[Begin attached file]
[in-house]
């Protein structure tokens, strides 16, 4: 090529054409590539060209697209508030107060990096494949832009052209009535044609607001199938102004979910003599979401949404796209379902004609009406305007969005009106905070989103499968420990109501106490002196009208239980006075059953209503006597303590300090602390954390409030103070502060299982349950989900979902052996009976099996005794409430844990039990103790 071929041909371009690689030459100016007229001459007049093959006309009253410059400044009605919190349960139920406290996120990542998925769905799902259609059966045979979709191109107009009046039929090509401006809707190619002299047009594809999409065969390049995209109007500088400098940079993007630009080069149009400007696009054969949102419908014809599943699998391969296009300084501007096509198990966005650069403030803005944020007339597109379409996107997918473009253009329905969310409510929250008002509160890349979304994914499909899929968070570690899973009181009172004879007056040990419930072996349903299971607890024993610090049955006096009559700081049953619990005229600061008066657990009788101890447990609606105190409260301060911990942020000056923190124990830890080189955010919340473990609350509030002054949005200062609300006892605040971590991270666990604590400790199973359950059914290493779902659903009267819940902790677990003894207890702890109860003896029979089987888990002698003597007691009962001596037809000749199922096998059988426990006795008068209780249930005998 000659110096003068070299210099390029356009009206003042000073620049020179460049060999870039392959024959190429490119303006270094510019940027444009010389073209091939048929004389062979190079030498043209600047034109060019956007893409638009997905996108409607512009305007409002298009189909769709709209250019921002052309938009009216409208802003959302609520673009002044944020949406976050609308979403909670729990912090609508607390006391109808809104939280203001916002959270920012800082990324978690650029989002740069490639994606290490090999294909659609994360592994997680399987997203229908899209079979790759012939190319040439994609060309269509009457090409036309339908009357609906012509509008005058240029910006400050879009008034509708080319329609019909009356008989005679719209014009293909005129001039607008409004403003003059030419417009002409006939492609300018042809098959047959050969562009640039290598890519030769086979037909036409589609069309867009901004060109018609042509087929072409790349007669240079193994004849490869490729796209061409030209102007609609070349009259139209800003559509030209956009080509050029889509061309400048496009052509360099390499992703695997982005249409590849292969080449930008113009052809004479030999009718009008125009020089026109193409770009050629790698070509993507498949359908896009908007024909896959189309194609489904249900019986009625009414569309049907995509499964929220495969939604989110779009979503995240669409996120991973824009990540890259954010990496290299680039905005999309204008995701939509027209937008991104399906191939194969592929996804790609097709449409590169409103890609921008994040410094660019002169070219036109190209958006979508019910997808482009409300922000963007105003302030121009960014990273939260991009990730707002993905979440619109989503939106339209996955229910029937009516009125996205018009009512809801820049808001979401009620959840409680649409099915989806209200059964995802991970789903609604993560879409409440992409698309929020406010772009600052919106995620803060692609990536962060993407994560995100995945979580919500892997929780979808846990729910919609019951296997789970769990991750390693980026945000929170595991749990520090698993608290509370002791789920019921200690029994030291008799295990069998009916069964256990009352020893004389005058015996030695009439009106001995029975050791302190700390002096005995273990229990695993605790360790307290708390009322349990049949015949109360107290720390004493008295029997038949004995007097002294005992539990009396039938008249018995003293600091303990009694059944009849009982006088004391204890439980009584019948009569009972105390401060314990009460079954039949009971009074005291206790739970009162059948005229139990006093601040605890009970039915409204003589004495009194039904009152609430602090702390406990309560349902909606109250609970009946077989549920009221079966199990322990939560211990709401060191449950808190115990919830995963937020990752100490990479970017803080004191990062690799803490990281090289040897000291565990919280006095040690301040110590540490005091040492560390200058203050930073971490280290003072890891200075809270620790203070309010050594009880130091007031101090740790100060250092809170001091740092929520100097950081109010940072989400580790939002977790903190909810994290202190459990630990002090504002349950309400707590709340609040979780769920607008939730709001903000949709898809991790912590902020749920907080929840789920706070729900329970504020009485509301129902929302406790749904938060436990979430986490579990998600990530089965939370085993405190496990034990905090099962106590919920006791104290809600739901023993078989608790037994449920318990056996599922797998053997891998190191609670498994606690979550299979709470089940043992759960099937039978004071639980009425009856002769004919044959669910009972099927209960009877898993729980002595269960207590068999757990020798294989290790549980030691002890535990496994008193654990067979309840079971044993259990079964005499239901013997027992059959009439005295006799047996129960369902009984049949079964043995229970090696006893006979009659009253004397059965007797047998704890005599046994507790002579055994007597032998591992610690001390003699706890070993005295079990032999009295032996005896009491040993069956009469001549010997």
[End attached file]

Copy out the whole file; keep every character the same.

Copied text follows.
[in-house]
């Protein structure tokens, strides 16, 4: 090529054409590539060209697209508030107060990096494949832009052209009535044609607001199938102004979910003599979401949404796209379902004609009406305007969005009106905070989103499968420990109501106490002196009208239980006075059953209503006597303590300090602390954390409030103070502060299982349950989900979902052996009976099996005794409430844990039990103790 071929041909371009690689030459100016007229001459007049093959006309009253410059400044009605919190349960139920406290996120990542998925769905799902259609059966045979979709191109107009009046039929090509401006809707190619002299047009594809999409065969390049995209109007500088400098940079993007630009080069149009400007696009054969949102419908014809599943699998391969296009300084501007096509198990966005650069403030803005944020007339597109379409996107997918473009253009329905969310409510929250008002509160890349979304994914499909899929968070570690899973009181009172004879007056040990419930072996349903299971607890024993610090049955006096009559700081049953619990005229600061008066657990009788101890447990609606105190409260301060911990942020000056923190124990830890080189955010919340473990609350509030002054949005200062609300006892605040971590991270666990604590400790199973359950059914290493779902659903009267819940902790677990003894207890702890109860003896029979089987888990002698003597007691009962001596037809000749199922096998059988426990006795008068209780249930005998 000659110096003068070299210099390029356009009206003042000073620049020179460049060999870039392959024959190429490119303006270094510019940027444009010389073209091939048929004389062979190079030498043209600047034109060019956007893409638009997905996108409607512009305007409002298009189909769709709209250019921002052309938009009216409208802003959302609520673009002044944020949406976050609308979403909670729990912090609508607390006391109808809104939280203001916002959270920012800082990324978690650029989002740069490639994606290490090999294909659609994360592994997680399987997203229908899209079979790759012939190319040439994609060309269509009457090409036309339908009357609906012509509008005058240029910006400050879009008034509708080319329609019909009356008989005679719209014009293909005129001039607008409004403003003059030419417009002409006939492609300018042809098959047959050969562009640039290598890519030769086979037909036409589609069309867009901004060109018609042509087929072409790349007669240079193994004849490869490729796209061409030209102007609609070349009259139209800003559509030209956009080509050029889509061309400048496009052509360099390499992703695997982005249409590849292969080449930008113009052809004479030999009718009008125009020089026109193409770009050629790698070509993507498949359908896009908007024909896959189309194609489904249900019986009625009414569309049907995509499964929220495969939604989110779009979503995240669409996120991973824009990540890259954010990496290299680039905005999309204008995701939509027209937008991104399906191939194969592929996804790609097709449409590169409103890609921008994040410094660019002169070219036109190209958006979508019910997808482009409300922000963007105003302030121009960014990273939260991009990730707002993905979440619109989503939106339209996955229910029937009516009125996205018009009512809801820049808001979401009620959840409680649409099915989806209200059964995802991970789903609604993560879409409440992409698309929020406010772009600052919106995620803060692609990536962060993407994560995100995945979580919500892997929780979808846990729910919609019951296997789970769990991750390693980026945000929170595991749990520090698993608290509370002791789920019921200690029994030291008799295990069998009916069964256990009352020893004389005058015996030695009439009106001995029975050791302190700390002096005995273990229990695993605790360790307290708390009322349990049949015949109360107290720390004493008295029997038949004995007097002294005992539990009396039938008249018995003293600091303990009694059944009849009982006088004391204890439980009584019948009569009972105390401060314990009460079954039949009971009074005291206790739970009162059948005229139990006093601040605890009970039915409204003589004495009194039904009152609430602090702390406990309560349902909606109250609970009946077989549920009221079966199990322990939560211990709401060191449950808190115990919830995963937020990752100490990479970017803080004191990062690799803490990281090289040897000291565990919280006095040690301040110590540490005091040492560390200058203050930073971490280290003072890891200075809270620790203070309010050594009880130091007031101090740790100060250092809170001091740092929520100097950081109010940072989400580790939002977790903190909810994290202190459990630990002090504002349950309400707590709340609040979780769920607008939730709001903000949709898809991790912590902020749920907080929840789920706070729900329970504020009485509301129902929302406790749904938060436990979430986490579990998600990530089965939370085993405190496990034990905090099962106590919920006791104290809600739901023993078989608790037994449920318990056996599922797998053997891998190191609670498994606690979550299979709470089940043992759960099937039978004071639980009425009856002769004919044959669910009972099927209960009877898993729980002595269960207590068999757990020798294989290790549980030691002890535990496994008193654990067979309840079971044993259990079964005499239901013997027992059959009439005295006799047996129960369902009984049949079964043995229970090696006893006979009659009253004397059965007797047998704890005599046994507790002579055994007597032998591992610690001390003699706890070993005295079990032999009295032996005896009491040993069956009469001549010997």